On March 21. 2017, Colon filed an initial complaint in this Court against the United States. Secretary of Defense James Mattis. Kassop. and Berkowitz. See ECF No. 1. On July 14, 2017 and July 20, 2017. respectively. Defendants filed motions to dismiss the initial complaint. See ECF Nos. 12, 16. On July 30. 2017. Colon filed an Amended Complaint, which substituted DOD for Mattis as a defendant and made a few additional changes to the initial Complaint. See ECF No. 19. The filing of the Amended Complaint rendered those motions moot.

         In Counts I and 11. Colon sues the United States, seeking to hold the federal government liable under the FTCA for the acts and omissions of federal employees Kassop and Berkowitz. In Count III. she sues DOD for violating the Privacy Act. In Count IV. she sues Kassop and Berkowitz for violating the Fifth. Ninth, and Fourteenth Amendments, and asks the Court to extend the Bivens remedy to cover the facts of this case. See Bivem v. Six Unknown Named Agents, 403 U.S. 388 (1971). In Count V, she sues Kassop and Berkowitz for violating the MCMRA. In Count VI. she sues Kassop and Berkowitz for the negligent access and disclosure of protected health information, a novel tort that has not yet been recognized in Maryland.

         On August 11, 2017. the United States and DOD filed a motion to dismiss Colon's complaint for lack of subject matter jurisdiction under Rule 12(b)(1) and for failure to state a claim under Rule 12(b)(6). See ECF No. 26. On August 14. 2017, Kassop and Berkowitz filed motions to dismiss on the same grounds. See ECF Nos. 27, 28. The Defendants" motions to dismiss are now pending.


         A. Motion to Dismiss Pursuant to Rule 12(b)(1)

         Defendants move to dismiss the Amended Complaint, in part, pursuant to Rule l2(b)(1). asserting that the Court lacks subject matter jurisdiction over Plaintiffs claims. The Plaintiff has the burden of proving that subject matter jurisdiction exists. See Evans v. B.F. Perkins Co., 166 F.3d 642. 647 (4th Cir. 1999). When a defendant challenges subject matter jurisdiction pursuant to Rule l2(b)(1), "the district court is to regard the pleadings as mere evidence on the issue, and may consider evidence outside the pleadings without converting the proceeding to one for summary judgment." Id. (quoting Richmond Fredericksburg & Potomac R.R. Co. v. United States, 945 F.2d 765. 768 (4th Cir. 1991)). The district court should grant the Rule l2(b)(1) motion to dismiss "only if the material jurisdictional facts are not in dispute and the moving party is entitled to prevail as a matter of law." Id.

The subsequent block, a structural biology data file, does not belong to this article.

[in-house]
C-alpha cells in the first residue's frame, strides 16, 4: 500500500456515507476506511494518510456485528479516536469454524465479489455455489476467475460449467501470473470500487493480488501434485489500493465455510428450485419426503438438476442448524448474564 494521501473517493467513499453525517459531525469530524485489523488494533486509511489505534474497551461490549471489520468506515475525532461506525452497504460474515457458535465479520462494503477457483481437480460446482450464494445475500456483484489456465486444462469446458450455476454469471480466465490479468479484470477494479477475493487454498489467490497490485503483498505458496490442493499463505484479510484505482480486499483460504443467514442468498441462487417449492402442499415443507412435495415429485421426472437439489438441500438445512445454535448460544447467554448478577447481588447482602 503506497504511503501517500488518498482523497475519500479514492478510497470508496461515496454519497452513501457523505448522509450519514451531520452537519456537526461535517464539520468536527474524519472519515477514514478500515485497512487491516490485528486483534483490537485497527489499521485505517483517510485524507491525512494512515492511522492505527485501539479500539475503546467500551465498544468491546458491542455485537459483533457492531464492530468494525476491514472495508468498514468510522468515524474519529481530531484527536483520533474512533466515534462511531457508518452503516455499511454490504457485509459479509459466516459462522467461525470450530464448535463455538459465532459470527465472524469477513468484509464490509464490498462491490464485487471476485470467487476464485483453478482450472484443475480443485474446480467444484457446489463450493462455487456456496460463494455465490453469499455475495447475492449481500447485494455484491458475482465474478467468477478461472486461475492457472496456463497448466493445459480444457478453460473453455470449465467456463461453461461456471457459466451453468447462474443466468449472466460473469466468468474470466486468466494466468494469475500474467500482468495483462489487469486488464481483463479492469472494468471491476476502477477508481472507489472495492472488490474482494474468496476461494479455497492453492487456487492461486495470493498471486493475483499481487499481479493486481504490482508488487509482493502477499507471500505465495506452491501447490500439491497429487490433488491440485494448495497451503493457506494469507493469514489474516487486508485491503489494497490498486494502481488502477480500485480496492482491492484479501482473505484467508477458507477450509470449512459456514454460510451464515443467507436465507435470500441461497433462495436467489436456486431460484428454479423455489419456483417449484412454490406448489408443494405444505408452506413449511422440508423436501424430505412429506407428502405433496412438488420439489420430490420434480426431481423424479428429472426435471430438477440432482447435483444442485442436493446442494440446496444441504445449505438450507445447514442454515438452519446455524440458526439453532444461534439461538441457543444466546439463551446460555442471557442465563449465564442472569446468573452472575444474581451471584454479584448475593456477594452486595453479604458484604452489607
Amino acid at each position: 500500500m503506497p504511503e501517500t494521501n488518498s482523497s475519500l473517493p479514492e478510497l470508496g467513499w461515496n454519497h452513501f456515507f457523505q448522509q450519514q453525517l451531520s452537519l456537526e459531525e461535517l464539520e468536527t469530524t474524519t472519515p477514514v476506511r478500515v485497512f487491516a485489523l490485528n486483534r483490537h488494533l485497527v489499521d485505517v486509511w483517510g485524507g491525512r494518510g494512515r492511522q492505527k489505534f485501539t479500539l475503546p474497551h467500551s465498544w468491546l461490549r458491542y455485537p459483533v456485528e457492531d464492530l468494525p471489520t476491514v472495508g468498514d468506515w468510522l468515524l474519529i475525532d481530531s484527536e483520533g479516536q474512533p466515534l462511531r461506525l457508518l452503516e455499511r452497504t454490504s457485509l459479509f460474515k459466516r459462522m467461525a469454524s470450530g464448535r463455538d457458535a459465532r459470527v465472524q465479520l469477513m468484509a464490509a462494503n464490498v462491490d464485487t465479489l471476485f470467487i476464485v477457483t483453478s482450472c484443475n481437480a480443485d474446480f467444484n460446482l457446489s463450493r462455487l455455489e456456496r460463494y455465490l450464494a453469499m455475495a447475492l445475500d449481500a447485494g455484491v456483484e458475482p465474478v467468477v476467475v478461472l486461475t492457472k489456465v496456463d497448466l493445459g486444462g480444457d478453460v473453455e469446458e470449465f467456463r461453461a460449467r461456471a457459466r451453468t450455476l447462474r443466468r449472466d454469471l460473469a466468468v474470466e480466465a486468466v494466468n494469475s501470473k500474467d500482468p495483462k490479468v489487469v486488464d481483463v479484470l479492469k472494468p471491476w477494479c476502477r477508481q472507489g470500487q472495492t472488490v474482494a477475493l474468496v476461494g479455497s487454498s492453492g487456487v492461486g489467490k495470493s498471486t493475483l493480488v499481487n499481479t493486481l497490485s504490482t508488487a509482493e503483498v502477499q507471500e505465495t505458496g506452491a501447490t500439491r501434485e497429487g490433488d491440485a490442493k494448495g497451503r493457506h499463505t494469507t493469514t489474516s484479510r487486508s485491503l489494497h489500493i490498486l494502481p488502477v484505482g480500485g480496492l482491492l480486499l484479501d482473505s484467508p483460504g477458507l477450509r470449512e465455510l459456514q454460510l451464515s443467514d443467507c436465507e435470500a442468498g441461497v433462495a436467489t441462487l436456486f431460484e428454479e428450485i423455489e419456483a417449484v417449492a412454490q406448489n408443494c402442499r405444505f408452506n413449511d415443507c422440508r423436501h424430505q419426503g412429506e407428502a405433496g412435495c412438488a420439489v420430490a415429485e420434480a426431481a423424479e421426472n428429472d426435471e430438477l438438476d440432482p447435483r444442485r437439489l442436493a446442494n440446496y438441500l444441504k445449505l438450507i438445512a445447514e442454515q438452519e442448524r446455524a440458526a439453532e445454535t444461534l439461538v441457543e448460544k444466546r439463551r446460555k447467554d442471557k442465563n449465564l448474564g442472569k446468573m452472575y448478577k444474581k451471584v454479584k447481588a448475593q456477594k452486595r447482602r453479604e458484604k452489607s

B. Motion to Dismiss Pursuant to Rule 12(b)(6)

         Defendants also move to dismiss the Amended Complaint, in part, pursuant to Rule 12(b)(6), asserting that the Amended Complaint fails to state a claim upon which relief can be granted. To state a claim that survives a Rule 12(b)(6) motion, a complaint, relying on only well-pled factual allegations, must state at least a "plausible claim for relief." Ashcroft v. Iqbal, 556 U.S. 662. 679 (2009). The "mere recital of elements of a cause of action, supported only by conclusory statements, is not sufficient to survive a motion made pursuant to Rule 12(b)(6)." Walters v. McMahen, 684 F.3d 435. 439 (4th Cir. 2012). To determine whether a claim has crossed "the line from conceivable to plausible, " the court must employ a "context-specific inquiry." drawing on the court's "experience and common sense." Iqbal, 556 U.S. at 679-80. When performing this inquiry, the court accepts "all well-pled facts as true and construes these facts in the light most favorable to the plaintiff in weighing the legal sufficiency of the complaint." Nemel Chevrolet Ltd. v., Inc., 591 F.3d 250. 255 (4th Cir. 2009). The Court need not, however, accept unsupported legal allegations, Revene v. Charles Cnty. Comm'rs, 882 F.2d 870. 873 (4th Cir. 1989). nor must it agree with legal conclusions couched as factual allegations, Iqbal, 556 U.S. at 678, or conclusory factual allegations devoid of any reference to actual events. United Black Firefighters v. Hirst, 604 F.2d 844, 847 (4th Cir. 1979); see also Francis v. Giacomelli, 588 F.3d 186. 193 (4th Cir. 2009).


&nbsp;&nbsp;&nbsp;&nbsp;&nbsp;&nbsp;&nbsp;&nbsp;&nbsp;A. Claims Against the ...